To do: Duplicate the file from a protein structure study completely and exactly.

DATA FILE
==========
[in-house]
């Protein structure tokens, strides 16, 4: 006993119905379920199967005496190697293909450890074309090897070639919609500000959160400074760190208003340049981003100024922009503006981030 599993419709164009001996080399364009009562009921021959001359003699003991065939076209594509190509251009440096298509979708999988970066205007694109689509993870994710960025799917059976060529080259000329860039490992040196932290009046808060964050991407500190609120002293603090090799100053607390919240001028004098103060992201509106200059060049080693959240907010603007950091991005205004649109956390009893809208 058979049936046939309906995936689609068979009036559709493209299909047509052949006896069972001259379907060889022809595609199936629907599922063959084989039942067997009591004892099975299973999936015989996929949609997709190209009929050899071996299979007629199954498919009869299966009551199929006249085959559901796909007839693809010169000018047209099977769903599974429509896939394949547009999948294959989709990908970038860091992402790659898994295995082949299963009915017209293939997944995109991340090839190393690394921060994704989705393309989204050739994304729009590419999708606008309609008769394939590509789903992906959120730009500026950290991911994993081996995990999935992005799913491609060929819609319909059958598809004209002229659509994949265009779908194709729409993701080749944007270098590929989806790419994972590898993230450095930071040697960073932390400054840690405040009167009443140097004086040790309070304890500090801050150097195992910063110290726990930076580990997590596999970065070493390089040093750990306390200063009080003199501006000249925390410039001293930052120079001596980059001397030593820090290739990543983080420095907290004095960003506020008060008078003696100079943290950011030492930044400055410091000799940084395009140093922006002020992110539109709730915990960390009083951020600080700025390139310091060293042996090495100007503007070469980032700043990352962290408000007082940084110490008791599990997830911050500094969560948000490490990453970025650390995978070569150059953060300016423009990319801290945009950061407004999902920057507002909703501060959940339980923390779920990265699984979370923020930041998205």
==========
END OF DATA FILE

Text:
[in-house]
């Protein structure tokens, strides 16, 4: 006993119905379920199967005496190697293909450890074309090897070639919609500000959160400074760190208003340049981003100024922009503006981030 599993419709164009001996080399364009009562009921021959001359003699003991065939076209594509190509251009440096298509979708999988970066205007694109689509993870994710960025799917059976060529080259000329860039490992040196932290009046808060964050991407500190609120002293603090090799100053607390919240001028004098103060992201509106200059060049080693959240907010603007950091991005205004649109956390009893809208 058979049936046939309906995936689609068979009036559709493209299909047509052949006896069972001259379907060889022809595609199936629907599922063959084989039942067997009591004892099975299973999936015989996929949609997709190209009929050899071996299979007629199954498919009869299966009551199929006249085959559901796909007839693809010169000018047209099977769903599974429509896939394949547009999948294959989709990908970038860091992402790659898994295995082949299963009915017209293939997944995109991340090839190393690394921060994704989705393309989204050739994304729009590419999708606008309609008769394939590509789903992906959120730009500026950290991911994993081996995990999935992005799913491609060929819609319909059958598809004209002229659509994949265009779908194709729409993701080749944007270098590929989806790419994972590898993230450095930071040697960073932390400054840690405040009167009443140097004086040790309070304890500090801050150097195992910063110290726990930076580990997590596999970065070493390089040093750990306390200063009080003199501006000249925390410039001293930052120079001596980059001397030593820090290739990543983080420095907290004095960003506020008060008078003696100079943290950011030492930044400055410091000799940084395009140093922006002020992110539109709730915990960390009083951020600080700025390139310091060293042996090495100007503007070469980032700043990352962290408000007082940084110490008791599990997830911050500094969560948000490490990453970025650390995978070569150059953060300016423009990319801290945009950061407004999902920057507002909703501060959940339980923390779920990265699984979370923020930041998205």